fresh flower

scilla

True blue spring bulb flower is a treat worth seeking out for your shop.


by Steven W. Brown, AIFD


Scilla
Squill, Bluebell
Photo courtesy of of Flower Council of Holland


1 true blue. Scilla, pronounced “SKILL-ah” and commonly known as squill, bluebell, wood hyacinth or jacinth (depending on the species), is a seasonal favorite known for its fragrance and brilliant blue flowers—although some species also grow in pink, lavender, purple and white.

2 a good-looking group. Usually no taller than 20 inches, and often shorter, Scillas have either tiny star-shaped or bell-shaped blooms, depending on the species. Some inflorescences (bloom clusters) resemble hyacinths (S. campanulata, S. hispanica); some resemble Scabiosas (S. peruviana); some resemble Alliums (S. verna); and others resemble snowdrops or Chionodoxas (S. siberica).

3 family feud. The genus Scilla, whose flowers have been in cultivation since 1796, encompasses nearly 100 species. Scillas are members of the Hyacinthaceae family although many references classify them in the Liliaceae family. Relatives include hyacinths, Muscaris (grape hyacinths) and Ornithogalums (stars-of-Bethlehem).

4 transcontinental faves. Scillas are native to Africa, Europe and Asia.

5 get ’em while you can. Scillas’ natural bloom period outdoors is only two to three weeks, but from domestic cut flower growers, they can be found from January through May. Collectively, from various global markets, Scillas are available as cut flowers from November through June.

6 buying tips. Purchase Scillas when the lower one-third of their blossoms are open. Look for puffy buds that show color up to the tip. The flower spikes should be turgid and fairly straight. The flowers will be the most fragrant when they are fresh, so be sure to smell them, too.

Do not purchase Scillas if there is any sign of browning, yellowing or rot on the flowers, stems or foliage. The blossoms will deteriorate rapidly if they have been damaged or exposed to ethylene gas, so check with suppliers to make sure they have been treated with an anti-ethylene agent.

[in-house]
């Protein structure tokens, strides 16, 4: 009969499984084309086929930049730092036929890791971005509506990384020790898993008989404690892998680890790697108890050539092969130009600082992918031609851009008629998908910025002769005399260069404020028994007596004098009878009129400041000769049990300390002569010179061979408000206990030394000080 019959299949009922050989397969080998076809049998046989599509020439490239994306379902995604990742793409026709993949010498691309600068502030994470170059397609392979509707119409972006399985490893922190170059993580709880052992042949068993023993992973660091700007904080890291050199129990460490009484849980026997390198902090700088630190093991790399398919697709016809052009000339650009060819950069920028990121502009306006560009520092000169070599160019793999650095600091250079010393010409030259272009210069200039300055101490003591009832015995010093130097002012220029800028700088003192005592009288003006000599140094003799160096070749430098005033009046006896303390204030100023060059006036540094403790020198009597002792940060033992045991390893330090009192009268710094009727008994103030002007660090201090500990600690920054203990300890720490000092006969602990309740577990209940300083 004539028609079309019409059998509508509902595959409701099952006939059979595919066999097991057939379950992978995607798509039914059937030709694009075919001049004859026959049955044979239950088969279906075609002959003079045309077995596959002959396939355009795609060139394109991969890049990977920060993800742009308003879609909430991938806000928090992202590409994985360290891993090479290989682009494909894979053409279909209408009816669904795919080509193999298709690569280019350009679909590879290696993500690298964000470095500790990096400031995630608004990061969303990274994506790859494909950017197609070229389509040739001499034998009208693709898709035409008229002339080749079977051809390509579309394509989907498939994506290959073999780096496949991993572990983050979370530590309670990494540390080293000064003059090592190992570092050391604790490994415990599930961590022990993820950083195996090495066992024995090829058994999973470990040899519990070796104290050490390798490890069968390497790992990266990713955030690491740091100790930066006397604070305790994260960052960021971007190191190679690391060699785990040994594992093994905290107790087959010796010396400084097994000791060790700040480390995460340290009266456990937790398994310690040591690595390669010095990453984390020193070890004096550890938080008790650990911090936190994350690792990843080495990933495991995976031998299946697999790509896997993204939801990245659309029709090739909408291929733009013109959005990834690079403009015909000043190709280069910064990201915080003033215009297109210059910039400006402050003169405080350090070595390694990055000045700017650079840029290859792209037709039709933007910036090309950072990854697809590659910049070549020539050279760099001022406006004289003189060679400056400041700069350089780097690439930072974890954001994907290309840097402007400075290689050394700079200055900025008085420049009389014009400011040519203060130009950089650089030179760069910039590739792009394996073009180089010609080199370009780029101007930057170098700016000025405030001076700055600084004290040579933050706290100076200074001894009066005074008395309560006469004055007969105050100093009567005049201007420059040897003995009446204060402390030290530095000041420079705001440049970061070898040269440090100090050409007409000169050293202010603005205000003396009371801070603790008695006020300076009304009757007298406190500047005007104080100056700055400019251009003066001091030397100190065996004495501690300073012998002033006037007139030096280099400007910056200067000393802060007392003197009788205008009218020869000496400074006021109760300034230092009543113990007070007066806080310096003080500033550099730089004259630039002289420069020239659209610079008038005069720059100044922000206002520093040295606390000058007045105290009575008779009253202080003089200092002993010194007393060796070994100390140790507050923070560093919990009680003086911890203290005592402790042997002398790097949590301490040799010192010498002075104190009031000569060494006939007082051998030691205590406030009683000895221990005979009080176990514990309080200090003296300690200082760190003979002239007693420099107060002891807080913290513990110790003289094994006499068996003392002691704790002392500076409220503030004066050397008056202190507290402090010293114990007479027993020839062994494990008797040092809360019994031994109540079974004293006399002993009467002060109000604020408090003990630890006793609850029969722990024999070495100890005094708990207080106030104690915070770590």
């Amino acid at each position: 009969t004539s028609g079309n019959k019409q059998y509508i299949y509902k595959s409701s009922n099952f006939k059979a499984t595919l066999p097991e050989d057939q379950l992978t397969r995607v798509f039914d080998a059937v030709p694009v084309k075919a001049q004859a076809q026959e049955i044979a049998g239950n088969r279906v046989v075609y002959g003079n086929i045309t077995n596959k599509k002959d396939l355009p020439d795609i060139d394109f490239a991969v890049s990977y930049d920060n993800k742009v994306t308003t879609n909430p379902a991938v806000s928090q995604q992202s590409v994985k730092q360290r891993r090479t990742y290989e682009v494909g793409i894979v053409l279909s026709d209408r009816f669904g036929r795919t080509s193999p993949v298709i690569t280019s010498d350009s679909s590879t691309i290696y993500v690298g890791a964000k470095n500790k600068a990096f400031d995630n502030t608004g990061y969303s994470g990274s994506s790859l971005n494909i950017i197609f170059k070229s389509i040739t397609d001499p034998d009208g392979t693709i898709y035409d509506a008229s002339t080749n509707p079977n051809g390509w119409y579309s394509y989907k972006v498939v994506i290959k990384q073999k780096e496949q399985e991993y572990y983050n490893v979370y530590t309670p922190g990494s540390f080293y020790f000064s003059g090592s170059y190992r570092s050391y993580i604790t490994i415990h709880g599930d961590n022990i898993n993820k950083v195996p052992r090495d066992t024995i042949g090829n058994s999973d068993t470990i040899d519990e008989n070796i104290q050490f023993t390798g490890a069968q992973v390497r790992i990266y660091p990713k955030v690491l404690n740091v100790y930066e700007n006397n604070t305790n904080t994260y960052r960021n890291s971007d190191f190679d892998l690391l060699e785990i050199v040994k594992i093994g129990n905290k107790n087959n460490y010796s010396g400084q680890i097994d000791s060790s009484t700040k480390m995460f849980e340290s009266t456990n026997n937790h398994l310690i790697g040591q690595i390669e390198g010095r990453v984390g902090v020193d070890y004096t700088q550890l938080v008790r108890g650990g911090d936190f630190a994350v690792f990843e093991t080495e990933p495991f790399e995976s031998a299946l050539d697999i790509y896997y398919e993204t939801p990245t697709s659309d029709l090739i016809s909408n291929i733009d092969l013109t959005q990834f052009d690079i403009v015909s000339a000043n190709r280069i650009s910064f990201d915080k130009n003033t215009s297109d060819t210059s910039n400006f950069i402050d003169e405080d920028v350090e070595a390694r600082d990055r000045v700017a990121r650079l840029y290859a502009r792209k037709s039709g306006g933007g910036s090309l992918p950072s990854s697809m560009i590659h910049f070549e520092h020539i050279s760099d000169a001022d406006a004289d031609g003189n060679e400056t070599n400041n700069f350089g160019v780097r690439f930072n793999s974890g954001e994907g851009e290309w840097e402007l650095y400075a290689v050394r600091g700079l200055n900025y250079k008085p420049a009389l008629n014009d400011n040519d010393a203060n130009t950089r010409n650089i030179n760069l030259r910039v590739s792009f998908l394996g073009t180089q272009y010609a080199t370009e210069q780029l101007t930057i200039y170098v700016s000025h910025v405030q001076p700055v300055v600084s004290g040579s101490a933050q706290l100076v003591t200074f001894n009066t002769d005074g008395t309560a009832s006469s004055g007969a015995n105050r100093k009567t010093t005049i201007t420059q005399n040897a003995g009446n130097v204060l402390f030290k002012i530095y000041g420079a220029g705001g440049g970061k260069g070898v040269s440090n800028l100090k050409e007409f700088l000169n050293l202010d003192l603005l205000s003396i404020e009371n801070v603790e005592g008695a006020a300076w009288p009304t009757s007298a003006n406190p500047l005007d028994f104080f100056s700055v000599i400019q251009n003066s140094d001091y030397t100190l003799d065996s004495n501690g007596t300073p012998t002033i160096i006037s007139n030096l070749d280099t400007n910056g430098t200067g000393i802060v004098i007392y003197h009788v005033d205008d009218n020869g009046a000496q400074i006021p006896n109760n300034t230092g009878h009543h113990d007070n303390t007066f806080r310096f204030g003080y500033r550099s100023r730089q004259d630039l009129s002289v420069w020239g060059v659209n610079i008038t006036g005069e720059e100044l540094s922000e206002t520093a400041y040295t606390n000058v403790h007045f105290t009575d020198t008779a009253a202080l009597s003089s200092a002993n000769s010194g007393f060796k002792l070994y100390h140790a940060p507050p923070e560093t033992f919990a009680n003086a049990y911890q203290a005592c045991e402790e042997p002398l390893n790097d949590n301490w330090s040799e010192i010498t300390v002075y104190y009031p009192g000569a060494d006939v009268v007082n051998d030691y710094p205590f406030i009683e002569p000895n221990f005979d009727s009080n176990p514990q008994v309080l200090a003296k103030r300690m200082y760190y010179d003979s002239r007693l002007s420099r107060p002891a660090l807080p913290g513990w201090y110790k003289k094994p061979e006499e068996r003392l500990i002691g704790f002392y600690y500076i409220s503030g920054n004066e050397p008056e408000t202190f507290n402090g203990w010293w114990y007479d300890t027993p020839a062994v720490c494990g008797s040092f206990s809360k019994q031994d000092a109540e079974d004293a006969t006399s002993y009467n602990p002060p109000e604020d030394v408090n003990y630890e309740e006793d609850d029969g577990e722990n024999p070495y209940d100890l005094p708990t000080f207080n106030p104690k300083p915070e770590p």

7 a tender touch. Process Scillas immediately upon arrival in your shop. Remove any bindings, and recut the stems. Dip or place the stems immediately into a hydrating solution, then place them into containers filled with cool, properly prepared bulb-flower-food solution. Place the flowers into a floral refrigerator at 36 F to 38 F, and let them hydrate for at least two hours before designing with or selling them. Keep Scillas in separate containers while they’re hydrating because their sap can be harmful to other flowers.

8 straighten up. Scillas can be stored in their sleeves or wrapping to encourage straight stems while hydrating; however, any wrappings must be removed after a few hours to allow for air circulation among the blooms and stems.

9 limited life. With proper care at all levels from grower to consumer, cut Scillas will last four to six days. Misting the flowers frequently also is beneficial.

10 design stars. One of the few natural blue flowers, Scillas are excellent choices for bridal bouquets where “something blue” is requested. Individual florets easily can be wired and taped or glued into bouquets, corsages and hair pieces. Scillas also make excellent companions to other spring-blooming bulb flowers in floral arrangements.


thanks to:
David Repetto, of Repetto Nurseries, Half Moon Bay, Calif.;
Wisconsin State University, www.hort.wisc.edu;
Love to Know Gardener, http://garden.lovetoknow.com/wiki/Squill;
Illinois Wildflowers, www.illinoiswildflowers.info/weeds/plants/sb_squill.htm


Steven W. Brown, AIFD, is a professor and department chair of horticulture and floristry at City College of San Francisco with 28 years of consulting and educational experience in the floral industry. You may contact him by e-mail at sbfloral@aol.com or by phone at (415) 239-3140.


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